ISSN (Print) - 0012-9976 | ISSN (Online) - 2349-8846

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Calcutta Diary

The outcome of the West Bengal assembly poll has established the basic point: what the media think is hugely irrelevant. An additional factor contributing to the demolition of Kali the Destroyer is an appraisal of comparative civilisations presented by the two alternatives. Rabindranath Tagore was successful, in the course of the 80 years he lived, in transforming a near-primitive dialect into a rich and refined language; give the lady even six months, she would drag the language down to the gutter. The electorate in West Bengal was not prepared to take the risk.

Scribbling of some notes on the just concluded West Bengal elections seems to be in order. Most of the newspapers are befuddled no end: how come the anti-incumbency factor worked in the other states, but not in West Bengal? The media, let it be humbly submitted, have been victims of self-delusion. Life is not worth living, a fairly large number among them had concluded in advance, if the Left Front government was not ejected from power in the state; it was a scandal that it had continued to be in charge of the state administration for 24 years at a stretch. This was, according to them, against nature and against democratic conventions. Democracy was synonymous with choice, change and innovativeness; these objectives have been frustrated in West Bengal because of the mulish behaviour of the Left Front: It has refused to budge from the seat of power.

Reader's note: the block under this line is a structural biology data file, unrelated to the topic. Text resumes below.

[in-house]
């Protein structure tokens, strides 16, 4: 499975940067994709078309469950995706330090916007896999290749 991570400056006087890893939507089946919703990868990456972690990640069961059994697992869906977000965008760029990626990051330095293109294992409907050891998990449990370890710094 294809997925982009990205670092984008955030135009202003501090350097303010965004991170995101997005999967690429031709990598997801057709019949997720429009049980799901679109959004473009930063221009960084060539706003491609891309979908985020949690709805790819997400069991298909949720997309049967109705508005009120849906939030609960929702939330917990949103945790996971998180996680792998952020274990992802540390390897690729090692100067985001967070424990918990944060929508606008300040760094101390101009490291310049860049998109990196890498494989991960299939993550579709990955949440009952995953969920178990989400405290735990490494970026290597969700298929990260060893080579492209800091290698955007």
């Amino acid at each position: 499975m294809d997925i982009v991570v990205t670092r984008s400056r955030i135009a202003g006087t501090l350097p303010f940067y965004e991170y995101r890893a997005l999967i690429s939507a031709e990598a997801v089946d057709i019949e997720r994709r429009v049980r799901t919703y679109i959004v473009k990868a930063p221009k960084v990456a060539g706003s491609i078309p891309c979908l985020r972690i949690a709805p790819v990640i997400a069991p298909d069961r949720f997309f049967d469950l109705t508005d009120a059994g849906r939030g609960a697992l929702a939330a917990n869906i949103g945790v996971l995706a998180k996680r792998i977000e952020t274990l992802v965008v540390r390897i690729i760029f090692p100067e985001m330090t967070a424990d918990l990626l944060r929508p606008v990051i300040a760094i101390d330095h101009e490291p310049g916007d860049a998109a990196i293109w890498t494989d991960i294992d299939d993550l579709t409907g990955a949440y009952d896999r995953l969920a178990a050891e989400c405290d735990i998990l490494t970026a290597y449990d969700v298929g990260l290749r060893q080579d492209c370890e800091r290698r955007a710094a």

The media took it upon themselves to redress this outrage. They took a principled stand. The policy of the principle is the best policy. Every party must have the chance to prove its metier in a democratic milieu. Since the Left Front government had continued this long, it is per se anti-democratic: some hanky-panky must have been committed in the past five successive state assembly elections, thereby enabling the Front to stay in power. Alternatives to undo this unnatural occurrence were discussed. One suggestion was to import voters from ‘safe’ states, such as Rajasthan or Madhya Pradesh. Another possible stratagem mulled over was to persuade the centre to legislate an amendment to the Constitution prohibiting a party or combination of parties from continuing in power in West Bengal even if it receives the people’s mandate. Someone had the temerity to point out that it would be odd to have a constitutional amendment of this nature which specifically vetoes the indefinite continuation of a party in power in only one state despite its winning democratic elections; should not the same prohibition apply in the case of other states too, or, for the matter, the centre?

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